Chinese-inspired chicken san choy bow (also known as ‘lettuce wraps’) is delicious, nutritious, and really quick to prepare. What’s not to love about that?! Here is my chicken san choy bow recipe, but at the end I’ll add vegetarian, pork, and beef variations.
San choy bow is really versatile, which is perfect for busy people. Just by adding a few little bits and pieces, it turns easily from an appetizer into a main meal. Or if you are looking to add another appetizer to make a main meal add in my homemade bruschetta recipe or prosciutto bruschetta into the mix and you will love it.
My vegetarian friends go crazy for my vegetarian san choy bow and some of my meat eating family do not even realise it is a vegetarian dish!
Can you guess from the name where this recipe originates? (Hint: It may not be the country you think of first!) Hong Kong! The closest translation of the dish comes from Cantonese, which is spoken in Hong Kong, rather than Mandarin, which is spoken in China. The English translation of the Cantonese characters translate to ‘Sang Choi Bau’. Maybe you’ve seen that written on restaurant menus?
However, there are similar dishes in other parts of Asia. In Thailand, for example, ‘larb’ is a popular dish and very similar. Then in Laos, there is another very similar lettuce-wrapped dish called ‘laap’.
Whether you’re in Hong Kong, Thailand, Laos, or America, leftover chicken wrapped in lettuce is a good idea!
Listed below is my chicken version of the recipe, but I will also add other varieties. I have another page specifically for pork san choy bow be sure to check it out as well. Now you just have to choose what you’re in the mood for!
Frequently Asked Questions (FAQ)
Make the mix and wrap in a lettuce leaf. Often served as an appetizer, bulk this dish up or serve extra to make it a main meal.
The filling mixture will keep in the fridge for several days. Store in an air tight container. The lettuce leaves will not keep, so best to buy another head of lettuce when you want to eat them again.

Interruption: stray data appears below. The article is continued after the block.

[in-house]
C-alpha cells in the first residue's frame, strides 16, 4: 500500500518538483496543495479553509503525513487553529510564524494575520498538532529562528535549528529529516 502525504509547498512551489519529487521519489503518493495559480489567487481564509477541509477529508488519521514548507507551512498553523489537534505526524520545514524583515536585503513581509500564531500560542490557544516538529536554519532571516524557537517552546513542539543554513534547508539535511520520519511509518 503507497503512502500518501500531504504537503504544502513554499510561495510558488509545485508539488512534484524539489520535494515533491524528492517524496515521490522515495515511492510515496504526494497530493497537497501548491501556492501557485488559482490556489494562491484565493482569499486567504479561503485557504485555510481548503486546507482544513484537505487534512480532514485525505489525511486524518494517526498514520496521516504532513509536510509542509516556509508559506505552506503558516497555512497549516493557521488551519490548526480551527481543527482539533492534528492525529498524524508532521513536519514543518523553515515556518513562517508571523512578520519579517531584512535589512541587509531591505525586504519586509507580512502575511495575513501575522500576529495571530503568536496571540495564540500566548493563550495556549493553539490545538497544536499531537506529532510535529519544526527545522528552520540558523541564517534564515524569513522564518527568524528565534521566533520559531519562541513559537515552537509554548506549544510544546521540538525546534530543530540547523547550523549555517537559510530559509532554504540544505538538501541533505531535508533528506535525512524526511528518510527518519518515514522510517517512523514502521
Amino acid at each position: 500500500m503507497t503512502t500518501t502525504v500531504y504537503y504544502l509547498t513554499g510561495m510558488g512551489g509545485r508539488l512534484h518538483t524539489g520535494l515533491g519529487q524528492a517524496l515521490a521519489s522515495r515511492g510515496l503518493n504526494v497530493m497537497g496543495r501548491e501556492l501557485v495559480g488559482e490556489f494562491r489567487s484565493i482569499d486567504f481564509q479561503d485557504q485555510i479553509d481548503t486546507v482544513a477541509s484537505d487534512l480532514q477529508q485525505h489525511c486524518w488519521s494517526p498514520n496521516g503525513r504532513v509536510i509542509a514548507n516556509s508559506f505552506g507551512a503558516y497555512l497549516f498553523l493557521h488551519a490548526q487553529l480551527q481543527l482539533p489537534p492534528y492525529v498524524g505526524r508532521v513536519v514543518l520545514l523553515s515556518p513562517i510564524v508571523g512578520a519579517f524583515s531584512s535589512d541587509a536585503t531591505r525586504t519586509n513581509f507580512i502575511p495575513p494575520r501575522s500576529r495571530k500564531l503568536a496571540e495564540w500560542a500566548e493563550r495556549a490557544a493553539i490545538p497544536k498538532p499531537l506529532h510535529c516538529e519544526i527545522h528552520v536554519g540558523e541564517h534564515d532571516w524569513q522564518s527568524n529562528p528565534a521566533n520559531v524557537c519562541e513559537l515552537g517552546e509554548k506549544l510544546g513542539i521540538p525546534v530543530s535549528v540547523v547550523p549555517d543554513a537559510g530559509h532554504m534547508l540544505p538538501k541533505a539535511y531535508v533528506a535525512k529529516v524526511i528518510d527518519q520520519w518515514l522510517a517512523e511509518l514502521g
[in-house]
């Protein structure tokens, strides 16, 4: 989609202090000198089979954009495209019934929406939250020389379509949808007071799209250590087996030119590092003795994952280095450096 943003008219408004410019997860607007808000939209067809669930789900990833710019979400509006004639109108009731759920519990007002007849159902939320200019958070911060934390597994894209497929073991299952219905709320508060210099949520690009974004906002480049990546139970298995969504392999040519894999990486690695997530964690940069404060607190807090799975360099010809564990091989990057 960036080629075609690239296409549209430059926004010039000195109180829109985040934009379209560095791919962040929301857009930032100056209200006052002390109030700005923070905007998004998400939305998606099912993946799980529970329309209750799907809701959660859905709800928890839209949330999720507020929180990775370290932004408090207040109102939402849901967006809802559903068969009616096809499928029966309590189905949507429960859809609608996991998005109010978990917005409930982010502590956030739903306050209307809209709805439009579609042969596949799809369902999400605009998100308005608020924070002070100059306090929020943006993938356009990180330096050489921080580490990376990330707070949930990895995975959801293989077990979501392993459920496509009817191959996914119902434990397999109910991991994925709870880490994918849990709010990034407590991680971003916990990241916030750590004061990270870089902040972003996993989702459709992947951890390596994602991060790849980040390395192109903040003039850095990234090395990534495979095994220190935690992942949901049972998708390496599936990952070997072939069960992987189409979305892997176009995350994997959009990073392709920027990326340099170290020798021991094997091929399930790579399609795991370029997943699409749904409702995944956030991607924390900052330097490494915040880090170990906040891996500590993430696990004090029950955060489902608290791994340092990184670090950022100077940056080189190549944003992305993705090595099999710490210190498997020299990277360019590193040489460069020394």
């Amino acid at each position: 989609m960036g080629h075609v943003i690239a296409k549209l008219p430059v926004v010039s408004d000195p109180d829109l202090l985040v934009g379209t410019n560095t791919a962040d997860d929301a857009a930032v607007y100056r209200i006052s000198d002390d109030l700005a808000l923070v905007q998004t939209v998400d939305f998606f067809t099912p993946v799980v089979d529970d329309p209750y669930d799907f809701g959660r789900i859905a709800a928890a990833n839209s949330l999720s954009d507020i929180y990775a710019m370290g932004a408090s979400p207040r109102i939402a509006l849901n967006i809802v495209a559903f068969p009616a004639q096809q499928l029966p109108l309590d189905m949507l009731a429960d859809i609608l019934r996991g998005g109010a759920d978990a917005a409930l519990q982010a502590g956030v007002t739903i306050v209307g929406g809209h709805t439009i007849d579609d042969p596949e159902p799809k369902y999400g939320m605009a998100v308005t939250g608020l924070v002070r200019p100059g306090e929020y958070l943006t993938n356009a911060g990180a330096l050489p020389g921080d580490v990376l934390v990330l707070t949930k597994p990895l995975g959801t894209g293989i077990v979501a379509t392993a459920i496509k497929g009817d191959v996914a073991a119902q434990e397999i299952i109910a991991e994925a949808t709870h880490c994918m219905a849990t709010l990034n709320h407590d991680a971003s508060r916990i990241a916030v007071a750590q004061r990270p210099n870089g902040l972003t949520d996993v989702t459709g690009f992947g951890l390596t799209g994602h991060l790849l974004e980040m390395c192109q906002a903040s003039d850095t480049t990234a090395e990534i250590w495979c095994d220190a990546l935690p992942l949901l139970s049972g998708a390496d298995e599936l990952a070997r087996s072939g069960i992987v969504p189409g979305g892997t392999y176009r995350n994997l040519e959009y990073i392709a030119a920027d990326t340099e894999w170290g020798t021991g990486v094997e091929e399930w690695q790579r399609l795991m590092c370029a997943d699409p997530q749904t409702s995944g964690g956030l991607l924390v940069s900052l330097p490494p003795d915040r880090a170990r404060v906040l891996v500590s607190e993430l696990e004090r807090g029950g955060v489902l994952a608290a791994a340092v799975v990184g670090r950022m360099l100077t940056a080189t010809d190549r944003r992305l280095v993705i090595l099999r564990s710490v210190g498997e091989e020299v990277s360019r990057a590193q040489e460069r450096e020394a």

You know that I love to give you some suggestions about how to turn my recipes into your own. Here are some ideas to transform this dish from an appetizer into a main. Also, how to transform the recipe into a vegetarian dish, or a pork or beef dish.
- For a more substantial meal, you can add soaked rice noodles after the chicken is cooked.
- To make a vegetarian variety, replace the ground chicken with finely diced aubergine/ eggplant. Lightly steam the diced aubergine/ eggplant for a couple of minutes to soften it. Then add it to your wok with the onions and ginger. You can use any diced and steamed vegetable in place of the ground chicken! Try: courgette/ zucchini, sweet potato (will need longer to steam), carrots & peas, or small florets of broccoli or cauliflower. Alternatively, use tofu to add a punch of protein.
- Replace the ground chicken with ground beef or ground pork. The rest of the recipe remains the same.
- Also to add substance (and flavor), sprinkle roasted and chopped peanuts over the san choy bow before serving.
Until next time!
Love & cute, crunchy lettuce cups, Bx
San Choy Bow Recipe
- wok (or frypan)
- 1 pound ground chicken (500g)
- 8 leaves iceberg lettuce (the smaller, inner leaves are best)
- 1 large onion (finely diced)
- ½ cup water chestnuts or bamboo shoots (chopped)
- 2 tablespoon olive oil
- 2 tablespoon soy sauce
- 1 tablespoon chicken stock (can substitute water, if necessary)
- 1 teaspoon cornstarch
- 1 teaspoon crushed ginger
- Heat oil in a wok or frypan, add onions and ginger and stir fry for a minute.
- Add ground chicken and stir fry for a further 3 – 4 minutes or until chicken is cooked.
- Combine starch and stock or water and pour into pan while stirring.
- Simmer for 2 minutes.
- Add water chestnuts and soy sauce and simmer for a further 1 minute.
- Place mixture into the lettuce cups and serve
- Roll up the filled lettuce cups and enjoy!
5 thoughts on “San Choy Bow”
So good and so easy whcih is just perfect for me becuase I’m always so busy. Made chicken.
SO YUM! I used to make this all the time but had forgotten about it until I saw it on your site. I’ve always made pork san choy bow but am looking forward to trying something different. I think I also used to add some hoisin sauce? Any idea if I can, and if so, how much?
Thanks for your comments.
You certainly can add in some hoisin sauce – that would be delicious! I suggest 1 teaspoonful. You could have a look at my san choy bow pork recipe for other ideas.
Cheers, Bella x
Excellent – thanks. Went with the chicken – excellent. Can’t imagine vegetarian but chicken top notch.
Thank you, Hamish, for your lovely feedback 🙂